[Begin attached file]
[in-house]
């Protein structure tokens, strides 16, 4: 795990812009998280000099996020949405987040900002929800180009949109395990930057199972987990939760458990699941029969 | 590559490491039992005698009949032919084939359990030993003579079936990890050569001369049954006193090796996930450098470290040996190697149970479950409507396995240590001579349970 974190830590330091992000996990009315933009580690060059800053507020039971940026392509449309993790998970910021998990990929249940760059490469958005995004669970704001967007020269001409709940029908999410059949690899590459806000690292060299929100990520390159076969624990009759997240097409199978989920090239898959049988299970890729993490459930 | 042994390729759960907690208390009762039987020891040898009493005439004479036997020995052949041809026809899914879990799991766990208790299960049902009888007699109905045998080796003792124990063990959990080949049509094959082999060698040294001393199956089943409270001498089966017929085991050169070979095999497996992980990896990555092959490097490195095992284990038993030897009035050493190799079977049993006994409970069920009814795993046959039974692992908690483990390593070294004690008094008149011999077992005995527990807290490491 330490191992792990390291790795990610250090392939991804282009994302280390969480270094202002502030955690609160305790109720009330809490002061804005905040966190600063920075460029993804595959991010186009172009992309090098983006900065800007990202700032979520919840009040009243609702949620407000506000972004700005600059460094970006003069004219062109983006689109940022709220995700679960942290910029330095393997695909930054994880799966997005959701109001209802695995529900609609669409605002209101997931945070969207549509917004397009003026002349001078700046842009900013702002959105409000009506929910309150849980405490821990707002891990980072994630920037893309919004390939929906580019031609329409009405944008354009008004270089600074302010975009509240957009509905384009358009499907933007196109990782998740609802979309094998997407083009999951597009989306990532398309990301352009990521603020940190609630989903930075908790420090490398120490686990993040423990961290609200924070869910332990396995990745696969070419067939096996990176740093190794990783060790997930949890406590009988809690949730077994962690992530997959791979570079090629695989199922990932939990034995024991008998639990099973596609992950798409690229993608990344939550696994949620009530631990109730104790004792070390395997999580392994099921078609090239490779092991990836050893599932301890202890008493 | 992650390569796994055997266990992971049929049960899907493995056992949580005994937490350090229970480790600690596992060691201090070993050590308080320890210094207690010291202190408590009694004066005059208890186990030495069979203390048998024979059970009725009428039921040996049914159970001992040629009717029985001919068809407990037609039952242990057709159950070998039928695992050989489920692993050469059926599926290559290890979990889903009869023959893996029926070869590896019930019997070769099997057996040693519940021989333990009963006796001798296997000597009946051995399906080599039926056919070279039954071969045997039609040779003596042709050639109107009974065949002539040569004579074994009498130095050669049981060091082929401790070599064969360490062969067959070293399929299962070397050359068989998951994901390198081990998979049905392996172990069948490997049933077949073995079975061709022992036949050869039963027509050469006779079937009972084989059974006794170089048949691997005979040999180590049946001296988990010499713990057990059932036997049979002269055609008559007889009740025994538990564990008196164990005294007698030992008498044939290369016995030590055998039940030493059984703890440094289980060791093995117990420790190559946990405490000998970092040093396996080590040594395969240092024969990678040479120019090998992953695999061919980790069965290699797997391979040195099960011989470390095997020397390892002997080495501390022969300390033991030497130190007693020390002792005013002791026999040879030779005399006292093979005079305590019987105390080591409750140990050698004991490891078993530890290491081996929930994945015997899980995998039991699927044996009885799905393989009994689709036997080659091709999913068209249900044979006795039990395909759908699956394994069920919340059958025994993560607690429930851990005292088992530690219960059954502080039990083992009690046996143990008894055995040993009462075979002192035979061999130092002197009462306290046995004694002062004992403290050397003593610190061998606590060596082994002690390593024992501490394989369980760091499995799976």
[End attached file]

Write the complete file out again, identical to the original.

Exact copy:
[in-house]
């Protein structure tokens, strides 16, 4: 795990812009998280000099996020949405987040900002929800180009949109395990930057199972987990939760458990699941029969 | 590559490491039992005698009949032919084939359990030993003579079936990890050569001369049954006193090796996930450098470290040996190697149970479950409507396995240590001579349970 974190830590330091992000996990009315933009580690060059800053507020039971940026392509449309993790998970910021998990990929249940760059490469958005995004669970704001967007020269001409709940029908999410059949690899590459806000690292060299929100990520390159076969624990009759997240097409199978989920090239898959049988299970890729993490459930 | 042994390729759960907690208390009762039987020891040898009493005439004479036997020995052949041809026809899914879990799991766990208790299960049902009888007699109905045998080796003792124990063990959990080949049509094959082999060698040294001393199956089943409270001498089966017929085991050169070979095999497996992980990896990555092959490097490195095992284990038993030897009035050493190799079977049993006994409970069920009814795993046959039974692992908690483990390593070294004690008094008149011999077992005995527990807290490491 330490191992792990390291790795990610250090392939991804282009994302280390969480270094202002502030955690609160305790109720009330809490002061804005905040966190600063920075460029993804595959991010186009172009992309090098983006900065800007990202700032979520919840009040009243609702949620407000506000972004700005600059460094970006003069004219062109983006689109940022709220995700679960942290910029330095393997695909930054994880799966997005959701109001209802695995529900609609669409605002209101997931945070969207549509917004397009003026002349001078700046842009900013702002959105409000009506929910309150849980405490821990707002891990980072994630920037893309919004390939929906580019031609329409009405944008354009008004270089600074302010975009509240957009509905384009358009499907933007196109990782998740609802979309094998997407083009999951597009989306990532398309990301352009990521603020940190609630989903930075908790420090490398120490686990993040423990961290609200924070869910332990396995990745696969070419067939096996990176740093190794990783060790997930949890406590009988809690949730077994962690992530997959791979570079090629695989199922990932939990034995024991008998639990099973596609992950798409690229993608990344939550696994949620009530631990109730104790004792070390395997999580392994099921078609090239490779092991990836050893599932301890202890008493 | 992650390569796994055997266990992971049929049960899907493995056992949580005994937490350090229970480790600690596992060691201090070993050590308080320890210094207690010291202190408590009694004066005059208890186990030495069979203390048998024979059970009725009428039921040996049914159970001992040629009717029985001919068809407990037609039952242990057709159950070998039928695992050989489920692993050469059926599926290559290890979990889903009869023959893996029926070869590896019930019997070769099997057996040693519940021989333990009963006796001798296997000597009946051995399906080599039926056919070279039954071969045997039609040779003596042709050639109107009974065949002539040569004579074994009498130095050669049981060091082929401790070599064969360490062969067959070293399929299962070397050359068989998951994901390198081990998979049905392996172990069948490997049933077949073995079975061709022992036949050869039963027509050469006779079937009972084989059974006794170089048949691997005979040999180590049946001296988990010499713990057990059932036997049979002269055609008559007889009740025994538990564990008196164990005294007698030992008498044939290369016995030590055998039940030493059984703890440094289980060791093995117990420790190559946990405490000998970092040093396996080590040594395969240092024969990678040479120019090998992953695999061919980790069965290699797997391979040195099960011989470390095997020397390892002997080495501390022969300390033991030497130190007693020390002792005013002791026999040879030779005399006292093979005079305590019987105390080591409750140990050698004991490891078993530890290491081996929930994945015997899980995998039991699927044996009885799905393989009994689709036997080659091709999913068209249900044979006795039990395909759908699956394994069920919340059958025994993560607690429930851990005292088992530690219960059954502080039990083992009690046996143990008894055995040993009462075979002192035979061999130092002197009462306290046995004694002062004992403290050397003593610190061998606590060596082994002690390593024992501490394989369980760091499995799976």